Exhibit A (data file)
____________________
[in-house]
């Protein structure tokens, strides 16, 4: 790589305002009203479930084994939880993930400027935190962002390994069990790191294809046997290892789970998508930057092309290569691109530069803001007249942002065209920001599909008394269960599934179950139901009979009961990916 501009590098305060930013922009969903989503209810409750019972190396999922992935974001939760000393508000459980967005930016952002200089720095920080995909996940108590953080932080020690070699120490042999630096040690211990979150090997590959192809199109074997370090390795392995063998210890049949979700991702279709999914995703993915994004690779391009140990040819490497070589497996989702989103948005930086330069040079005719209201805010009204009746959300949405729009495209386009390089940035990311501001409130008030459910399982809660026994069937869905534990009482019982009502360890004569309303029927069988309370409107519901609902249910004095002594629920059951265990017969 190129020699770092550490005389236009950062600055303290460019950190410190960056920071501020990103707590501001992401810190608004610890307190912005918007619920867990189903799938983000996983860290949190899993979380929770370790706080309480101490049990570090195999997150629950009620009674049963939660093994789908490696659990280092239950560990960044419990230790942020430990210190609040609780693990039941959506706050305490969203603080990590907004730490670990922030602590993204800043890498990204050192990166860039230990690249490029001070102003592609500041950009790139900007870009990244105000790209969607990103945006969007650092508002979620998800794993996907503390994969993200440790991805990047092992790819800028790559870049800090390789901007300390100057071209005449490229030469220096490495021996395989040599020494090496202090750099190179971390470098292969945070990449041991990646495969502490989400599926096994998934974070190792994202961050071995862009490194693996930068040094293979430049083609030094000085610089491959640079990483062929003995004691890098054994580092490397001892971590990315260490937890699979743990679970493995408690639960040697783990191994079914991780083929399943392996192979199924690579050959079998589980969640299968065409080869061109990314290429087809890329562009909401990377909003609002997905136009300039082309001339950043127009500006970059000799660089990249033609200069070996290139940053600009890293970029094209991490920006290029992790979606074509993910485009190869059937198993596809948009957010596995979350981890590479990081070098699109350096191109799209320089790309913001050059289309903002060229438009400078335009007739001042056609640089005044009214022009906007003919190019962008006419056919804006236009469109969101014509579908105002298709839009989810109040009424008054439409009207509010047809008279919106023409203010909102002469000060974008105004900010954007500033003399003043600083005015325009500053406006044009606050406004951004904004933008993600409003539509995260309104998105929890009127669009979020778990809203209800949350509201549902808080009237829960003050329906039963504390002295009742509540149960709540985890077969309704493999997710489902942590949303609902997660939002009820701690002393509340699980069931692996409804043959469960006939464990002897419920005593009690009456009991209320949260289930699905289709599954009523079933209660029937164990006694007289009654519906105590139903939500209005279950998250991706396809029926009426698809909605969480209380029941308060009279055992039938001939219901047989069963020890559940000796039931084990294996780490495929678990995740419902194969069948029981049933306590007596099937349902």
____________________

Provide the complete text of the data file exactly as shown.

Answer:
[in-house]
């Protein structure tokens, strides 16, 4: 790589305002009203479930084994939880993930400027935190962002390994069990790191294809046997290892789970998508930057092309290569691109530069803001007249942002065209920001599909008394269960599934179950139901009979009961990916 501009590098305060930013922009969903989503209810409750019972190396999922992935974001939760000393508000459980967005930016952002200089720095920080995909996940108590953080932080020690070699120490042999630096040690211990979150090997590959192809199109074997370090390795392995063998210890049949979700991702279709999914995703993915994004690779391009140990040819490497070589497996989702989103948005930086330069040079005719209201805010009204009746959300949405729009495209386009390089940035990311501001409130008030459910399982809660026994069937869905534990009482019982009502360890004569309303029927069988309370409107519901609902249910004095002594629920059951265990017969 190129020699770092550490005389236009950062600055303290460019950190410190960056920071501020990103707590501001992401810190608004610890307190912005918007619920867990189903799938983000996983860290949190899993979380929770370790706080309480101490049990570090195999997150629950009620009674049963939660093994789908490696659990280092239950560990960044419990230790942020430990210190609040609780693990039941959506706050305490969203603080990590907004730490670990922030602590993204800043890498990204050192990166860039230990690249490029001070102003592609500041950009790139900007870009990244105000790209969607990103945006969007650092508002979620998800794993996907503390994969993200440790991805990047092992790819800028790559870049800090390789901007300390100057071209005449490229030469220096490495021996395989040599020494090496202090750099190179971390470098292969945070990449041991990646495969502490989400599926096994998934974070190792994202961050071995862009490194693996930068040094293979430049083609030094000085610089491959640079990483062929003995004691890098054994580092490397001892971590990315260490937890699979743990679970493995408690639960040697783990191994079914991780083929399943392996192979199924690579050959079998589980969640299968065409080869061109990314290429087809890329562009909401990377909003609002997905136009300039082309001339950043127009500006970059000799660089990249033609200069070996290139940053600009890293970029094209991490920006290029992790979606074509993910485009190869059937198993596809948009957010596995979350981890590479990081070098699109350096191109799209320089790309913001050059289309903002060229438009400078335009007739001042056609640089005044009214022009906007003919190019962008006419056919804006236009469109969101014509579908105002298709839009989810109040009424008054439409009207509010047809008279919106023409203010909102002469000060974008105004900010954007500033003399003043600083005015325009500053406006044009606050406004951004904004933008993600409003539509995260309104998105929890009127669009979020778990809203209800949350509201549902808080009237829960003050329906039963504390002295009742509540149960709540985890077969309704493999997710489902942590949303609902997660939002009820701690002393509340699980069931692996409804043959469960006939464990002897419920005593009690009456009991209320949260289930699905289709599954009523079933209660029937164990006694007289009654519906105590139903939500209005279950998250991706396809029926009426698809909605969480209380029941308060009279055992039938001939219901047989069963020890559940000796039931084990294996780490495929678990995740419902194969069948029981049933306590007596099937349902």